This year I’m picking up my old practice (which I abandoned last year, but had been doing for a few years before that) of giving up fiction for Lent. This is not really a hardship, although there are definitely times when it would be relaxing to settle back with a good novel. But the main function has turned out to be that it gives me six weeks to read great non-fiction that I always mean to get around to reading but too often don’t.
The first book on the list this year is a bit of a cheat, because I did start it before Lent, but I finished it a few days in, and as it is nonfiction I decided I could count it. I first read about this book on Rachel Held Evans‘ blog, and it grabbed my attention because it seemed to be addressing a lot of the issues I’ve been struggling with in my current read-through-the Bible program. Smith attacks the problem of what he calls “biblicism” in evangelical Christianity, and sets out to prove that whether it’s right or wrong, it’s impossible. It simply doesn’t work, and insistence on a biblicist reading actually robs the Bible of its power.
Smith defines “biblicism” in a lengthy definition involving several points, but to sum up as briefly as I can, it’s a position that holds that the Bible is literally true and inerrant, that it is self-interpreting and self-explanatory, and that it provides everything we need to know, not just for salvation but to live in a God-approved fashion in every area of our lives. He illustrates with many examples of books found on the shelves of evangelical bookstores, promising “Biblical” guides to everything from managing your finances to a healthy sex life.
I agree with many of the points Smith raises in the first part of the book. I do think a strictly “biblicist” approach is fundamentally unworkable, and its greatest weakness is the one he identifies most clearly: If the Bible is really inspired, clear, all-inclusive and able to be interpreted by any believer who approaches it in the right spirit — why does it produce so many, often directly contradictory readings? The only way to reconcile this is to argue that “We” (whoever the in-group may be) are the only ones reading and interpreting the Bible correctly, while everyone else is reading the same Bible but getting it entirely wrong.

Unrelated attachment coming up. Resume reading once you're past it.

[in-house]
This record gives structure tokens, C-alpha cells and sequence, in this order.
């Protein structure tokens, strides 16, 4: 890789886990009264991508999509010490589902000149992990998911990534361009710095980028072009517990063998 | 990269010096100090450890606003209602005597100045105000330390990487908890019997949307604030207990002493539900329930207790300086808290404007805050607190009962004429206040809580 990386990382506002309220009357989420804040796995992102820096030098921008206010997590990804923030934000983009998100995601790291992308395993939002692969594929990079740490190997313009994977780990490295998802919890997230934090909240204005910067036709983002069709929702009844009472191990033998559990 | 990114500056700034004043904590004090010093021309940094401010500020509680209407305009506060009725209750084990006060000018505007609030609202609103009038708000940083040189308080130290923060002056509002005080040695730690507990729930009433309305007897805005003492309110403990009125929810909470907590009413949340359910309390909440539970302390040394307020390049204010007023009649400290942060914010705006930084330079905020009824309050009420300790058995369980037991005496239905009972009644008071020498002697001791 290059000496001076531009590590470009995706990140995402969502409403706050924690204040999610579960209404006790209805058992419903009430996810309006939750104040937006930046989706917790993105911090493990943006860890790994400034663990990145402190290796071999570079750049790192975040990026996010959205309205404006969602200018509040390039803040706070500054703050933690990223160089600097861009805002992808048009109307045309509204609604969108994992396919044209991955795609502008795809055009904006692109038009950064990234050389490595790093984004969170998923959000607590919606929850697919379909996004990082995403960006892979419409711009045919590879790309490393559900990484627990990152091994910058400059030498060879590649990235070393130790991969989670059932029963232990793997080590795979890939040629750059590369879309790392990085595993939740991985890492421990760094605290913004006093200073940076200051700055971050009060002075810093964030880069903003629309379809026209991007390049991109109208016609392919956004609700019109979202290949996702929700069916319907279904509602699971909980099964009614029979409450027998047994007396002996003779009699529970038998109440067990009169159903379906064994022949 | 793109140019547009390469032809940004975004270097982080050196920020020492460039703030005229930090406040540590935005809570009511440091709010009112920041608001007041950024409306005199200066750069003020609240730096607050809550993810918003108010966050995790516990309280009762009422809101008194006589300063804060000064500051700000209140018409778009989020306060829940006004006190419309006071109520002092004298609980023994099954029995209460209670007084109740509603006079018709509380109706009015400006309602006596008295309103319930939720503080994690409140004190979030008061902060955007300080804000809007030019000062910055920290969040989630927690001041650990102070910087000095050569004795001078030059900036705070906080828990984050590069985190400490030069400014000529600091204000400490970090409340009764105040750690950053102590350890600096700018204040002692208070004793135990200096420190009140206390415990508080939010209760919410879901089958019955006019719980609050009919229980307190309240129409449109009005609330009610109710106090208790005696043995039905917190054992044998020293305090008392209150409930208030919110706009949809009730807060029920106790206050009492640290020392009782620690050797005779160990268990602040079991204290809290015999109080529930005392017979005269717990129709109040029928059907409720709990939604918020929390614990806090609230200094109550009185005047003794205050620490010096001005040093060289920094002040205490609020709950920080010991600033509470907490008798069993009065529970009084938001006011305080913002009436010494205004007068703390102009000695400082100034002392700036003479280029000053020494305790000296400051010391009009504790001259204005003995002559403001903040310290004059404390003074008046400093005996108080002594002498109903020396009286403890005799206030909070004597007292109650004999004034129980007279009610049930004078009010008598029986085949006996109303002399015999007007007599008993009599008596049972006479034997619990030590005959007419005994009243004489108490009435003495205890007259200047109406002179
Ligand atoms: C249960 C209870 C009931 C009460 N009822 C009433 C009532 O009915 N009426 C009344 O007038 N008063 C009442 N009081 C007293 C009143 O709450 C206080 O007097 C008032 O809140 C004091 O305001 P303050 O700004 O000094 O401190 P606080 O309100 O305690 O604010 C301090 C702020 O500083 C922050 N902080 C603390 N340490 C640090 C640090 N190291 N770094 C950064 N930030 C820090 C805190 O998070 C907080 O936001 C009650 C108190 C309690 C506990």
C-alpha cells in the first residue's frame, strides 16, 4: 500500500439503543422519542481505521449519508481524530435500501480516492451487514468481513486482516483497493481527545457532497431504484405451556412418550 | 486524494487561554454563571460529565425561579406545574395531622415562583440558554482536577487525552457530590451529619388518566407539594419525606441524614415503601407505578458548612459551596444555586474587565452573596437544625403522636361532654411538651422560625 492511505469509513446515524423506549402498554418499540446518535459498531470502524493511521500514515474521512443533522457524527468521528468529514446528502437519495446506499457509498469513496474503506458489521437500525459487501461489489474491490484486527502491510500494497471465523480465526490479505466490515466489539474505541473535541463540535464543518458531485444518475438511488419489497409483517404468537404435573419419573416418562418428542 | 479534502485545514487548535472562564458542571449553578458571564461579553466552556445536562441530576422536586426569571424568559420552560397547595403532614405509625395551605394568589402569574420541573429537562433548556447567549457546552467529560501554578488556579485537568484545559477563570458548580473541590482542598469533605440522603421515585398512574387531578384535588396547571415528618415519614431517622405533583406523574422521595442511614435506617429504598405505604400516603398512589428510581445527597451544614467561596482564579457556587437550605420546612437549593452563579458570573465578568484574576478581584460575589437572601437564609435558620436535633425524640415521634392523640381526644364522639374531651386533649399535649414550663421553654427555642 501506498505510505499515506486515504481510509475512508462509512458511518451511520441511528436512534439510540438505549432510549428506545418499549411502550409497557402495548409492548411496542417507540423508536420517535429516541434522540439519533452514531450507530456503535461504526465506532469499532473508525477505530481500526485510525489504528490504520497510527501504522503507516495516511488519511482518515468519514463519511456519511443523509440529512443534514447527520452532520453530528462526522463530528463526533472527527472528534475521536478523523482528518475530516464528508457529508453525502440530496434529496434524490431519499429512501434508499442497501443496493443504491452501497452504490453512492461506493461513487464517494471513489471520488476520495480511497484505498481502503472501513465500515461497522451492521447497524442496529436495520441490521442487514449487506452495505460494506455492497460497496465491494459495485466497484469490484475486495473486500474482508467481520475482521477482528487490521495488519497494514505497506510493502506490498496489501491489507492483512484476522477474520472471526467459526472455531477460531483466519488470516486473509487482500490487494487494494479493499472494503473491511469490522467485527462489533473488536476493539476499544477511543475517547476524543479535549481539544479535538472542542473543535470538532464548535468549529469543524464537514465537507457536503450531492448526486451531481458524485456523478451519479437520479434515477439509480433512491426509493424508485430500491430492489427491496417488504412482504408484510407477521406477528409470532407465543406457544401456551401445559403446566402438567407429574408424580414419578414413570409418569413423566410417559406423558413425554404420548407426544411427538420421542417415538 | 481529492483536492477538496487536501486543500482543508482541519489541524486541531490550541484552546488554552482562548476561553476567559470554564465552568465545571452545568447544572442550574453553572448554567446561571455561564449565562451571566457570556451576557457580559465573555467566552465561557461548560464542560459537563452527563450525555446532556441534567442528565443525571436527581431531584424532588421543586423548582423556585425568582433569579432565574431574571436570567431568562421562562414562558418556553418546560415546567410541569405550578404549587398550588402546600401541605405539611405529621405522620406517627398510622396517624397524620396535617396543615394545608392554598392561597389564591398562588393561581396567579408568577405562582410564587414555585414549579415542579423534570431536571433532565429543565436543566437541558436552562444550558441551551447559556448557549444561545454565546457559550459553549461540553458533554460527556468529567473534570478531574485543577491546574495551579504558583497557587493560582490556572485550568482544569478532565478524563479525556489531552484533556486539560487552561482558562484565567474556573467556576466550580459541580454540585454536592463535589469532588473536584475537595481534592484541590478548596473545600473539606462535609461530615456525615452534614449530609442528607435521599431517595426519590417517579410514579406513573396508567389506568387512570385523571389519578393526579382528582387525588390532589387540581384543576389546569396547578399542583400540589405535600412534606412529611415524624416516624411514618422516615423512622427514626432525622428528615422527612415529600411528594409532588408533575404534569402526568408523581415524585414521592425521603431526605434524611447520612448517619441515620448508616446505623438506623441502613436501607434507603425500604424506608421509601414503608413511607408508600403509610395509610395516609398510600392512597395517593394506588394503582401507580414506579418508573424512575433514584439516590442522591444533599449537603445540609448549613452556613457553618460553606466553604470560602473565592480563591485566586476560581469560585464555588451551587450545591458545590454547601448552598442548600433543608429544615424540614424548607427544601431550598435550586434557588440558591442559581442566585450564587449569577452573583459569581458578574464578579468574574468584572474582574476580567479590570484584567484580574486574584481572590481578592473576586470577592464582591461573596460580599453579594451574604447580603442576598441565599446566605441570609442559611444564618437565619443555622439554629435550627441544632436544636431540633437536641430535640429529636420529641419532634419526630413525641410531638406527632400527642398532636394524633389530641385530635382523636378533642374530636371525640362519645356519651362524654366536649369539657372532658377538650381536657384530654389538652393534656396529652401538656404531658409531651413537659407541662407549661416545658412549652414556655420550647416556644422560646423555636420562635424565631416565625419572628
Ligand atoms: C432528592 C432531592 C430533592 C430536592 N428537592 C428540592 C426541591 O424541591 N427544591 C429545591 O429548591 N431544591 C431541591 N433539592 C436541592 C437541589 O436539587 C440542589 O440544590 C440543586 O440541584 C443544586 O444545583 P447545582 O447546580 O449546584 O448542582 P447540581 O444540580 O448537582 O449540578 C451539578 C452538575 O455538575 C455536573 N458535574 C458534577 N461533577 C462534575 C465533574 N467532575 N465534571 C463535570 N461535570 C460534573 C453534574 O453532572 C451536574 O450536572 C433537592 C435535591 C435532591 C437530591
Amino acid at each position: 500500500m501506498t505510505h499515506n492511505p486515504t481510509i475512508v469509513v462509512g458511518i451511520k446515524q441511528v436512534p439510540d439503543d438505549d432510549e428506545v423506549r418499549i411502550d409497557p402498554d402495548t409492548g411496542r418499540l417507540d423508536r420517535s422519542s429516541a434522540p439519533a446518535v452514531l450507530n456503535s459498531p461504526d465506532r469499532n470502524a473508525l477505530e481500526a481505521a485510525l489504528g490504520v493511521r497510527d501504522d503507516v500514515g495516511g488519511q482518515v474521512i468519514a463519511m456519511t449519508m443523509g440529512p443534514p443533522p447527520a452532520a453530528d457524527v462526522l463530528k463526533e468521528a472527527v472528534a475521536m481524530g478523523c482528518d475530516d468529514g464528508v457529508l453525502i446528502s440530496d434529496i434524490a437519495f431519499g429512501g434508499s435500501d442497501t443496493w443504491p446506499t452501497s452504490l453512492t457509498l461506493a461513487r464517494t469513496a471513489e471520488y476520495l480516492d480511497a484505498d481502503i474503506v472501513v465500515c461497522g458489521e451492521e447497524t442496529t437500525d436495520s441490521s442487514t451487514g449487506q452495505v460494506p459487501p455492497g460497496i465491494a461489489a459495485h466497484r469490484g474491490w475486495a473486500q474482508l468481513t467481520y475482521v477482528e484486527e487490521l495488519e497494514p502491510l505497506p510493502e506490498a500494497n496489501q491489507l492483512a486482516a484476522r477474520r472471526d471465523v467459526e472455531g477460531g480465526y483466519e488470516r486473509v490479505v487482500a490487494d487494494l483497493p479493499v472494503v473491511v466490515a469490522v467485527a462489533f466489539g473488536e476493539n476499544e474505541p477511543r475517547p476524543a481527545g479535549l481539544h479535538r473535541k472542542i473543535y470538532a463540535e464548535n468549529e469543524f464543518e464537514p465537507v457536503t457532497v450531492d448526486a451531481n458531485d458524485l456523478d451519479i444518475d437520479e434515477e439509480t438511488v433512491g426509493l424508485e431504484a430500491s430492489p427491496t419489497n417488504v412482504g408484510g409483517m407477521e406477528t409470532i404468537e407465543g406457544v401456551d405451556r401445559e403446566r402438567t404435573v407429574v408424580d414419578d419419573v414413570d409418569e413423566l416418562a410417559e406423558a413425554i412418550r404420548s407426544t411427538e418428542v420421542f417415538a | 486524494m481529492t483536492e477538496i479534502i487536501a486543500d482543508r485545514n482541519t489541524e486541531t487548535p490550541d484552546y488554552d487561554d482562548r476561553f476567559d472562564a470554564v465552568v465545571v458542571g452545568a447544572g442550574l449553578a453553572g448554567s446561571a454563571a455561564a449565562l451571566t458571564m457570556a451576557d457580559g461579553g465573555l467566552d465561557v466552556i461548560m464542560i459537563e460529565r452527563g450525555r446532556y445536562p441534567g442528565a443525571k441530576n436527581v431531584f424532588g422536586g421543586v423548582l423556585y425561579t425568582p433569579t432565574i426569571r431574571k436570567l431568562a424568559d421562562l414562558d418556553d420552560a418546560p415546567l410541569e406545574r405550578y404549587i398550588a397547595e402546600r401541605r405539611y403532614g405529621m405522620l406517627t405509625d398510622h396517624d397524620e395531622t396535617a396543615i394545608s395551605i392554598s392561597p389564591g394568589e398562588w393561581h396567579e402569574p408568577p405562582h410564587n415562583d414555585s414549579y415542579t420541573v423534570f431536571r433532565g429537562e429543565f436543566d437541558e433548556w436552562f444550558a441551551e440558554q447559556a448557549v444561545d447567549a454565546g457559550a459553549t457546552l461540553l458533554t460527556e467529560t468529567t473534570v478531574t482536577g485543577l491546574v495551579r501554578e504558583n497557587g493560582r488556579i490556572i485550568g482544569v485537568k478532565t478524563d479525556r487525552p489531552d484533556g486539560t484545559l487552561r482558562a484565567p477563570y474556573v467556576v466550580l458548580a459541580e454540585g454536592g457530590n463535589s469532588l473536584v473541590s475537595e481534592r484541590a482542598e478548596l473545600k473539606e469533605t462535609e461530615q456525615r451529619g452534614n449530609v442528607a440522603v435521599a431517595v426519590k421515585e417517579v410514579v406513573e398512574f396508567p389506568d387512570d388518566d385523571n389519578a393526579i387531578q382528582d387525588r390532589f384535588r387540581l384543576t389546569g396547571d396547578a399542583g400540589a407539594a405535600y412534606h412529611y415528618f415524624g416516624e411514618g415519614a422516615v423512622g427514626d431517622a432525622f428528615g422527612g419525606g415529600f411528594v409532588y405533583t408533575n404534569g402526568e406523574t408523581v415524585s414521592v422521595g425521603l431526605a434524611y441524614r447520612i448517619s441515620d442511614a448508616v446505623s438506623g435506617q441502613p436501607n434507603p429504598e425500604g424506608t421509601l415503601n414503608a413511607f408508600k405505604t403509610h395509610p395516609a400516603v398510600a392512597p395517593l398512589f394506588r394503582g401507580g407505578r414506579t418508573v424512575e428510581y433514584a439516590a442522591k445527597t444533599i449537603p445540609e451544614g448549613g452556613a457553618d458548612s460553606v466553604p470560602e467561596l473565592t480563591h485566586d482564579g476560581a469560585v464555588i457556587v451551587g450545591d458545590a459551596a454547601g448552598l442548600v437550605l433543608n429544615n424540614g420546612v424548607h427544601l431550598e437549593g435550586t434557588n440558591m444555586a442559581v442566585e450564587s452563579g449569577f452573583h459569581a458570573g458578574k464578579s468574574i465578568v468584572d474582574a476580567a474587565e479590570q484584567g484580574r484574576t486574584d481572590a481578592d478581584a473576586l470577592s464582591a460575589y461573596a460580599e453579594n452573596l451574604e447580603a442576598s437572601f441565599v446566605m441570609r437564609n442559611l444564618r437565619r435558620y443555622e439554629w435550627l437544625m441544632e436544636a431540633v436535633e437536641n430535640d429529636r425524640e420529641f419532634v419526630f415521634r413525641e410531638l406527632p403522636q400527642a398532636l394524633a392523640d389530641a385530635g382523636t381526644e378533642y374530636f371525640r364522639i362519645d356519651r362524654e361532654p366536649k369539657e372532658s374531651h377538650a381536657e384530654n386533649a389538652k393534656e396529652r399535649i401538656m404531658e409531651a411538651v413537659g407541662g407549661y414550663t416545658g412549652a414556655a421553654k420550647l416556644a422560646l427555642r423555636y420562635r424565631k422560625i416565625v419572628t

Although Seventh-day Adventists aren’t included in the blanket term “evangelical” as Smith uses it here, we do subscribe to many of the biblicist tenets he describes. We don’t believe in verbal inspiration (although sitting in SDA Sabbath School classes, I wonder if everyone in the pew is actually aware of that belief, because many Adventists proceed as if they DO believe in literal verbal inspiration) but we do believe the Bible provides us with everything we need to know to be saved and live a Christian life, that every part of it is equally inspired and important, and — yes — that we are interpreting it right while everyone else has it all wrong.
So coming from my Adventist perspective, I agree with the problems that Smith sees, and he identifies them well. What he doesn’t do as well is provide solutions. He says that the solution is to read the Bible in a Christocentric way, and I agree with that as far as it goes, but he doesn’t give enough practical examples to show how, in real-life application, the Christ-centred approach would avoid the interpretive pitfalls of the biblicist approach. I suspect that his real answer is found not in the text of the book, but in an autobiographical fact which he mentions in the introduction (and which I’ll freely admit coloured my reading of the book): shortly after writing this book, Smith became a Roman Catholic.
Lots of people seek and find refuge in Roman Catholicism because they see there a solution to the very Protestant problems Smith raises in the book — how to cope with the Bible as a sole authority and the hundreds of competing interpretations it produces. And there is a safety in the idea of Church authority replacing Biblical authority — rather than struggle with this messy, complicated book, turn to a living body of Christians who have been keeping the faith for 2000+ years, and let them tell you what the book means and how you should apply it. The problem, of course, is that relying on a human institution to tell you what the Bible means and how to follow it is possibly even more dangerous than working it out for yourself … and if you don’t believe me, go look up the Crusades and the Inquisition.
There’s no easy way out, folks. There’s no way out but through, and I can only hope that at the other end is God, tolerating our mess and craziness as we try to work out what He meant. If He’d wanted to avoid the crazy and the messy, couldn’t He have given us a simpler book?